But the Godwin Heights Band Association, a small group of very supportive parents, plays a huge role in keeping the program thriving, and that’s through lots of fundraising. They host poker nights, and band members make homemade chocolate treats to sell at district events and after the annual Wyoming Christmas Parade.
Dori McCourry, mom to band members Kaitlyn and Nicholas, played band at Godwin as well. She said parents support this band rain or shine, making props, sewing and fixing uniforms and flags, feeding the kids, moving equipment and tending to injuries, among other things. It’s about tradition, commitment and family.
“I feel it is an honor to help this band in any way possible to continue to teach our kids so many lessons,” McCourry said. “I feel my kids personally have benefited, as it has taught them to work hard and to believe in themselves and in what hard work can accomplish. They have learned how to pass on their knowledge to new students, and they take pride in themselves and their fellow band members.”
David Sweet, dad to senior Haley and freshman Skylar, said the fact that the district provides instruments is a big draw to students and parents.
“They don’t have to worry about buying or leasing an instrument, a cost some might find prohibitive,” Sweet said. “It also gives students the flexibility to try different instruments. They aren’t locked into playing a particular instrument simply because they have money invested; they can find the one that best fits them.”
Two-years of fundraising allowed 40 students –– about half the high school band –– to go to Disney World in November to perform at Disney Springs, participate in a workshop at Epcot Center, and enjoy the attractions. That was a big deal, Castillo said.
“I would toy around with the idea of going on less expensive trips, but the experience of going to Disney World isn’t going to be offered at any other place. So making it a part of the group is a cool thing,” added Castillo, who made it a mission to ride on an attraction with each student.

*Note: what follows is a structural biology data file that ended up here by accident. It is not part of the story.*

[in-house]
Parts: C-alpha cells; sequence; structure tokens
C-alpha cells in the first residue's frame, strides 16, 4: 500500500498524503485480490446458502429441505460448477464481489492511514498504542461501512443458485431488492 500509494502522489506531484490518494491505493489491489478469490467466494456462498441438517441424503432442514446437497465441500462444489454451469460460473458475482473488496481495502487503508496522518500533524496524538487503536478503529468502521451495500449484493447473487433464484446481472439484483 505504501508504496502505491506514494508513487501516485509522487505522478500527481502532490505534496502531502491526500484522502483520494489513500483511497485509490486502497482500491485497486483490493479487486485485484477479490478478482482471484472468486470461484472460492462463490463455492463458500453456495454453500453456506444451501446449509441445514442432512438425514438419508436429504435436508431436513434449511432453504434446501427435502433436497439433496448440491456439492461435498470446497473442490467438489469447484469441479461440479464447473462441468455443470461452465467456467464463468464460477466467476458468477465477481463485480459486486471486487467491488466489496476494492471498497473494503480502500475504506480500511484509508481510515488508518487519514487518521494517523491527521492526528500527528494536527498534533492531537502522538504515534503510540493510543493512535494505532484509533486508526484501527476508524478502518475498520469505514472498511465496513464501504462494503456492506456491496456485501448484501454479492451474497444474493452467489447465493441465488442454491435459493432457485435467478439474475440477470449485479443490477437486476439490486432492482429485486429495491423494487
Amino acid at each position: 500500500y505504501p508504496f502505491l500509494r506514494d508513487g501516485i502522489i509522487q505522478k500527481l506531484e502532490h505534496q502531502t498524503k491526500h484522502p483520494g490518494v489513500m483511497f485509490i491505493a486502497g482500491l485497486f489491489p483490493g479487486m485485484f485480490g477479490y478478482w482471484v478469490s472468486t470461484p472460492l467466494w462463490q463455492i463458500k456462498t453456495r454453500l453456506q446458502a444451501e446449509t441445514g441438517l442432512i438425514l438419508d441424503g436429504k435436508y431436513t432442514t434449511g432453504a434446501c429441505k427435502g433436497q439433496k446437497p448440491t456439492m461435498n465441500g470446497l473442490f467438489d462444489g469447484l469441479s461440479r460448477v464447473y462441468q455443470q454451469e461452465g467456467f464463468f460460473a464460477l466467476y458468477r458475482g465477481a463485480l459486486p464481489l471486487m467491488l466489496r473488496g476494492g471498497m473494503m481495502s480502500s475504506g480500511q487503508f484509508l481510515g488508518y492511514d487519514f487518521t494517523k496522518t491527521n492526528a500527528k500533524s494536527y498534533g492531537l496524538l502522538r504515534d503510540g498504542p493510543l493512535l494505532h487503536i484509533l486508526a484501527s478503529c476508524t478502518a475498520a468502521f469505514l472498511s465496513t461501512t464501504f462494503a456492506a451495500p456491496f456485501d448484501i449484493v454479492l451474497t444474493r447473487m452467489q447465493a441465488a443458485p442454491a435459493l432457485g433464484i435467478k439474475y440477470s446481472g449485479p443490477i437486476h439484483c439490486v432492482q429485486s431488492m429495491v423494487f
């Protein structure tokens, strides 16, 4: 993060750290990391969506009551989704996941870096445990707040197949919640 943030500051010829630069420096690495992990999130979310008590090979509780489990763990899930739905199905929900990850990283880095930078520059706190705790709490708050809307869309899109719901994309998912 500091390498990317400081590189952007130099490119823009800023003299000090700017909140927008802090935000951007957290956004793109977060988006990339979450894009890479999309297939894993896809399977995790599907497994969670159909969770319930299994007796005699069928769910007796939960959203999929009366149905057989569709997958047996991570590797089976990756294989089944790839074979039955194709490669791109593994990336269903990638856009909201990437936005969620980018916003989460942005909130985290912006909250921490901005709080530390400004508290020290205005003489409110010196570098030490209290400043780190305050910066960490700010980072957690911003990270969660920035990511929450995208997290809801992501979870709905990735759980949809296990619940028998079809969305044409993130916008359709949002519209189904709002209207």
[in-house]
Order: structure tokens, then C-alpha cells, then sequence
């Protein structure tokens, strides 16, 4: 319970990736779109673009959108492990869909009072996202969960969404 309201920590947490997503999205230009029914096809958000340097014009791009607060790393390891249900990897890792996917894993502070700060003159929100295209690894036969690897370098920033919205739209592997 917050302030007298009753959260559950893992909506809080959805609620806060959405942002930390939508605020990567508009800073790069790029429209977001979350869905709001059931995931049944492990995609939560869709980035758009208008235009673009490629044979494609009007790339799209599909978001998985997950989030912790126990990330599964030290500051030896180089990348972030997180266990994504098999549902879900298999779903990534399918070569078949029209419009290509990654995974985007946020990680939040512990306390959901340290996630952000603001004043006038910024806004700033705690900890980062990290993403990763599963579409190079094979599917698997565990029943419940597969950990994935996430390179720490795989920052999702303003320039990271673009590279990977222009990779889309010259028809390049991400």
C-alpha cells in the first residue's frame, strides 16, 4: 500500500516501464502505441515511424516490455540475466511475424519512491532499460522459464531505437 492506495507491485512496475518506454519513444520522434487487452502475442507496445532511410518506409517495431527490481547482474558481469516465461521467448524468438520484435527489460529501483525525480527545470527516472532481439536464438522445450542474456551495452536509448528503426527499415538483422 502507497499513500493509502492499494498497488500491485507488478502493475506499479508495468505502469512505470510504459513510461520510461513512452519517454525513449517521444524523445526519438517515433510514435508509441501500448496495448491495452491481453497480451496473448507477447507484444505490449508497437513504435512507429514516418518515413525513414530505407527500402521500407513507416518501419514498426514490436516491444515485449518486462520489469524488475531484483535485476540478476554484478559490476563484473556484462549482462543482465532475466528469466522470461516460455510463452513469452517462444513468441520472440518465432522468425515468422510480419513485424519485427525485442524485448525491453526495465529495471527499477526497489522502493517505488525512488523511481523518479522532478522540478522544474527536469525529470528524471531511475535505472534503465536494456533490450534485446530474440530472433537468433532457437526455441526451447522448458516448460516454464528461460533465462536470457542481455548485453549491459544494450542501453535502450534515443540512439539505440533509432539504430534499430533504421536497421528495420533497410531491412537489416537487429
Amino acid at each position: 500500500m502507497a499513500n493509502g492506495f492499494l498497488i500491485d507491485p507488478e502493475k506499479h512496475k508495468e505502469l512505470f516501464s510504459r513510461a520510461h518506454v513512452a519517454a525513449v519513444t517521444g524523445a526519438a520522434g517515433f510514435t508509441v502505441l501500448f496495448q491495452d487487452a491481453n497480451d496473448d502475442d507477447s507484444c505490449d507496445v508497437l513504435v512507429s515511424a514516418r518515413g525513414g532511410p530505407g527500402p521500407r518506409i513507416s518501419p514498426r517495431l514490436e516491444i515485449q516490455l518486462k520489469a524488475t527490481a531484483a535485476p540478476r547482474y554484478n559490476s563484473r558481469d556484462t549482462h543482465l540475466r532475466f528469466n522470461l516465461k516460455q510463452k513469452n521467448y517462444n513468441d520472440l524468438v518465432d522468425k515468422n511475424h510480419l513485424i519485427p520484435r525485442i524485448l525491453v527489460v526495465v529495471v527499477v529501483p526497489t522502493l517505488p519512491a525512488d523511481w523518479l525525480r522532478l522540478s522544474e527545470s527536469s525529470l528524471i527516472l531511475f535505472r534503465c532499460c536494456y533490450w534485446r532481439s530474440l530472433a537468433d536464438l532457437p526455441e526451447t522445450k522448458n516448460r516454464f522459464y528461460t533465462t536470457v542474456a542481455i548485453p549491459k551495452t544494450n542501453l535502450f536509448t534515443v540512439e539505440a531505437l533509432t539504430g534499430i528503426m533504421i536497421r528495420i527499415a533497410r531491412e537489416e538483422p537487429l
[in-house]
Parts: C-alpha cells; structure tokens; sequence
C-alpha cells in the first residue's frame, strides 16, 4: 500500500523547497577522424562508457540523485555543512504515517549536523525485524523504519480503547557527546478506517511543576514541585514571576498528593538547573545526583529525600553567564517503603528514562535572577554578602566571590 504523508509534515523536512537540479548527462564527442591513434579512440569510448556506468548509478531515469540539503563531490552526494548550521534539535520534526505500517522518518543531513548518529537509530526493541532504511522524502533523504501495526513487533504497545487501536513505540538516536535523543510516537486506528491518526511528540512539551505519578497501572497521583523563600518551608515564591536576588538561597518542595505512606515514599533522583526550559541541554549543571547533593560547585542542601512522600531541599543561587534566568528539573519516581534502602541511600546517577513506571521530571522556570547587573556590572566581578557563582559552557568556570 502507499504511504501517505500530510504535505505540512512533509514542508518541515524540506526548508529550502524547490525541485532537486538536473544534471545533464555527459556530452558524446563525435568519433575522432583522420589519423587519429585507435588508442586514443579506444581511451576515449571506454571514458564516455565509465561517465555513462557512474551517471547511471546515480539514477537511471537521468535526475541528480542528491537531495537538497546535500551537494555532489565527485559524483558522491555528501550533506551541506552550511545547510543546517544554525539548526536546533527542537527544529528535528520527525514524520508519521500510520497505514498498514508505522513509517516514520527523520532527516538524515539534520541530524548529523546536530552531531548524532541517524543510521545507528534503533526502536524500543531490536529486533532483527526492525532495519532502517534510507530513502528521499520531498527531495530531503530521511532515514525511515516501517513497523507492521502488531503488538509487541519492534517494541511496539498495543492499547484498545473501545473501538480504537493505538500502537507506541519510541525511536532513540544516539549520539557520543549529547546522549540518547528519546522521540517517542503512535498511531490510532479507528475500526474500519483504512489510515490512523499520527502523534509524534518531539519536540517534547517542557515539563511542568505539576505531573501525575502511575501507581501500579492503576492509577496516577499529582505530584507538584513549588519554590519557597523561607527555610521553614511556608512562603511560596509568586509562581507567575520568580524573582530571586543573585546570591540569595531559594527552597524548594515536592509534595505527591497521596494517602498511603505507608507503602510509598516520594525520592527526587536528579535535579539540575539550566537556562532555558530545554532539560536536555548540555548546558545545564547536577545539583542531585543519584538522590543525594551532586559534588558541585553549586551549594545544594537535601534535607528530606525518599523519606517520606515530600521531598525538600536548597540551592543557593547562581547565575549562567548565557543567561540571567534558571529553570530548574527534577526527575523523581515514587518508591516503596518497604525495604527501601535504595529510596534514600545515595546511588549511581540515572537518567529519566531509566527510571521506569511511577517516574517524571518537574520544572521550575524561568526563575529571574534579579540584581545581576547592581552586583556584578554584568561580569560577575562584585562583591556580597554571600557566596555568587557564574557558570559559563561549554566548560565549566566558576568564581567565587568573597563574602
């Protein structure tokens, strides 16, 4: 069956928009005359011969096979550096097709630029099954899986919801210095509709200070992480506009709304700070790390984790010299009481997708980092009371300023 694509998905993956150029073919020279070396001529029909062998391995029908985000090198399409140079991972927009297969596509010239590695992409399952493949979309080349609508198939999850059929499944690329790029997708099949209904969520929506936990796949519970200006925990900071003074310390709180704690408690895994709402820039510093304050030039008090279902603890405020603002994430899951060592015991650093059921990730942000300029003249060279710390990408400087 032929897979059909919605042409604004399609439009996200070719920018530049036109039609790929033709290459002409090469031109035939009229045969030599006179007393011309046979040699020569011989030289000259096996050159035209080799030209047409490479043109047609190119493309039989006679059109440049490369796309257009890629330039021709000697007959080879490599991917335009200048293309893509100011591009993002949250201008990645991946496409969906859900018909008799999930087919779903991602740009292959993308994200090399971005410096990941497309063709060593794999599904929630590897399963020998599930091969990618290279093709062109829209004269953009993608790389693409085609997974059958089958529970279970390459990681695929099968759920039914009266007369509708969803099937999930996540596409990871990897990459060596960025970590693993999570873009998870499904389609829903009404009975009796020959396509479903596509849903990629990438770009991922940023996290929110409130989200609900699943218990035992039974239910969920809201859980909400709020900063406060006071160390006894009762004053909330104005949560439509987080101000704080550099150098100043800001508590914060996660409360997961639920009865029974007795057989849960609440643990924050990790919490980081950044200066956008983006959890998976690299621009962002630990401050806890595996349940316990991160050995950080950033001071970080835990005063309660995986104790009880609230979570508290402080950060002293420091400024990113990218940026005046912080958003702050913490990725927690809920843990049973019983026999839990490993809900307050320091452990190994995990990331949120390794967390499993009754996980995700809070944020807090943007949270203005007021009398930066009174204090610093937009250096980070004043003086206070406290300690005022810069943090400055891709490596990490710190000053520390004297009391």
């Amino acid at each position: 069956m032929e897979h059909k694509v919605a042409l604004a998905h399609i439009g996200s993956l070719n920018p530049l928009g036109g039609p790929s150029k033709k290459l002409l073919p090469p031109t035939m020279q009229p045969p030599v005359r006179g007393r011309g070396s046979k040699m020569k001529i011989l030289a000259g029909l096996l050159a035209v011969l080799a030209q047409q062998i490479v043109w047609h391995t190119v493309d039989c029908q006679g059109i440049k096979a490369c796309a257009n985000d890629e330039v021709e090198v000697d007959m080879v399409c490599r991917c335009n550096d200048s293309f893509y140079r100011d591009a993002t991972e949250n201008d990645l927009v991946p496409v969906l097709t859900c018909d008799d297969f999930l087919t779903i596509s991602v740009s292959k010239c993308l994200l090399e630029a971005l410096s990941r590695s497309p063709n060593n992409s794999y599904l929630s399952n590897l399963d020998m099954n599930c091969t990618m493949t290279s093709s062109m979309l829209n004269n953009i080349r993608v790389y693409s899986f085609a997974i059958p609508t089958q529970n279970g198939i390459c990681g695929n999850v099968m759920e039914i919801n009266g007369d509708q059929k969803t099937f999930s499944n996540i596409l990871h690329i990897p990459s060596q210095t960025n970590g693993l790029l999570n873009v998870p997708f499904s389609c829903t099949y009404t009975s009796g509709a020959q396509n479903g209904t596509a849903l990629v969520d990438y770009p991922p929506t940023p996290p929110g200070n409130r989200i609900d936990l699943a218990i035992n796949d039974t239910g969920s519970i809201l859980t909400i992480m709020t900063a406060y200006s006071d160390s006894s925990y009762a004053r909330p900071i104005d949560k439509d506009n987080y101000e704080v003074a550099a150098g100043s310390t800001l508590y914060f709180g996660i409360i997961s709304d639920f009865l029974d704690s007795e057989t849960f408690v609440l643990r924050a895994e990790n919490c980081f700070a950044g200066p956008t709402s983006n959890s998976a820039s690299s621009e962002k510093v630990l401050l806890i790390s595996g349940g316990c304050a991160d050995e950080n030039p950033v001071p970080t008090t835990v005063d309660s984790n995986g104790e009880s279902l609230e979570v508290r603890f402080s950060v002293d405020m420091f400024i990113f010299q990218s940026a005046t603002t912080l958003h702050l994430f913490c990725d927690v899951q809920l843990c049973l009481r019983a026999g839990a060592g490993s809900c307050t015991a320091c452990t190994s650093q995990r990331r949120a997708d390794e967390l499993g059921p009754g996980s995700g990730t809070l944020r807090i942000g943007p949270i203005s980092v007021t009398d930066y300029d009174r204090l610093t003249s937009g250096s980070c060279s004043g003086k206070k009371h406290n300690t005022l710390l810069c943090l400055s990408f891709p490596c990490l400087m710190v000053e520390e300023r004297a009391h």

|‘I feel it is an honor to help this band in any way possible.’ — Dori McCourry, band parent|
The district also hosts band camp on site at Godwin Heights High School, complete with meals, allowing students a week in July devoted to band without the $300 fee of going to camp offsite.
A Program with ‘Purpose’
The 27-year-old Castillo brings enthusiasm to the band. The number of seventh-graders in band grew from from 38 to 62 from last year to this.
“People know what they have here with this program,” said Castillo, who provides after-school tutoring for his students. “There’s been a lot of pressure to continue what’s already been created as a successful band program because of how important it is for these kids. The reason the school supports it and I work so hard is there is so much purpose to giving kids at this school something that is world-class.”
As much as it’s about performing great music, it’s also about learning together, band members said.
“It feels like a family,” said senior tenor saxophone player Tony Zavala. “Everybody here is always supporting you to be better in your music and your school work.”
“It’s a place you can feel comfortable and help each other out,” said senior trombonist Amber Guzman.
Junior Eyvin Miranda, who plays clarinet, said band has made a difference in his life: “Personally, it’s how I developed my love for music.”